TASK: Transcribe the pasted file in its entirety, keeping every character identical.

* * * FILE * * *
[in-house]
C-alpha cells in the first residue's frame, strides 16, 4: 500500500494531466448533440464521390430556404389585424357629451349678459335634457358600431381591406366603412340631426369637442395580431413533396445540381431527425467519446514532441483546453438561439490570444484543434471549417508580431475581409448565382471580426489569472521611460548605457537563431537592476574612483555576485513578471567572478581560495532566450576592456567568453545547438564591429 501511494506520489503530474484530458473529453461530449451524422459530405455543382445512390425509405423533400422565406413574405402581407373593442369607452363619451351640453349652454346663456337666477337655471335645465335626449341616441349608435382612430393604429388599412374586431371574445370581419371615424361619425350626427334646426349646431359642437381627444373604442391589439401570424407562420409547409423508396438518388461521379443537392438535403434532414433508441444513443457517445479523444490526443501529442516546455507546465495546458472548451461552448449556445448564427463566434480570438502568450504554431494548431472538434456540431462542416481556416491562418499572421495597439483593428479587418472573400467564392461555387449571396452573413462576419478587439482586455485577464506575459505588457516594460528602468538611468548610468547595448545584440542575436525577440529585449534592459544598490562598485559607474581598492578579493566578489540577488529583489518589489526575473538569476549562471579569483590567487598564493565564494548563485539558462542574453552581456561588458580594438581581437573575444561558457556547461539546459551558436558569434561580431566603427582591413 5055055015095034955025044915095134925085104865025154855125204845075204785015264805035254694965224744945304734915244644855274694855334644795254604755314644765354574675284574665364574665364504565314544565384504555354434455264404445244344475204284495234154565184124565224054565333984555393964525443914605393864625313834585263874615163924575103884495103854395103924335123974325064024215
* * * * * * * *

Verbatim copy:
[in-house]
C-alpha cells in the first residue's frame, strides 16, 4: 500500500494531466448533440464521390430556404389585424357629451349678459335634457358600431381591406366603412340631426369637442395580431413533396445540381431527425467519446514532441483546453438561439490570444484543434471549417508580431475581409448565382471580426489569472521611460548605457537563431537592476574612483555576485513578471567572478581560495532566450576592456567568453545547438564591429 501511494506520489503530474484530458473529453461530449451524422459530405455543382445512390425509405423533400422565406413574405402581407373593442369607452363619451351640453349652454346663456337666477337655471335645465335626449341616441349608435382612430393604429388599412374586431371574445370581419371615424361619425350626427334646426349646431359642437381627444373604442391589439401570424407562420409547409423508396438518388461521379443537392438535403434532414433508441444513443457517445479523444490526443501529442516546455507546465495546458472548451461552448449556445448564427463566434480570438502568450504554431494548431472538434456540431462542416481556416491562418499572421495597439483593428479587418472573400467564392461555387449571396452573413462576419478587439482586455485577464506575459505588457516594460528602468538611468548610468547595448545584440542575436525577440529585449534592459544598490562598485559607474581598492578579493566578489540577488529583489518589489526575473538569476549562471579569483590567487598564493565564494548563485539558462542574453552581456561588458580594438581581437573575444561558457556547461539546459551558436558569434561580431566603427582591413 5055055015095034955025044915095134925085104865025154855125204845075204785015264805035254694965224744945304734915244644855274694855334644795254604755314644765354574675284574665364574665364504565314544565384504555354434455264404445244344475204284495234154565184124565224054565333984555393964525443914605393864625313834585263874615163924575103884495103854395103924335123974325064024215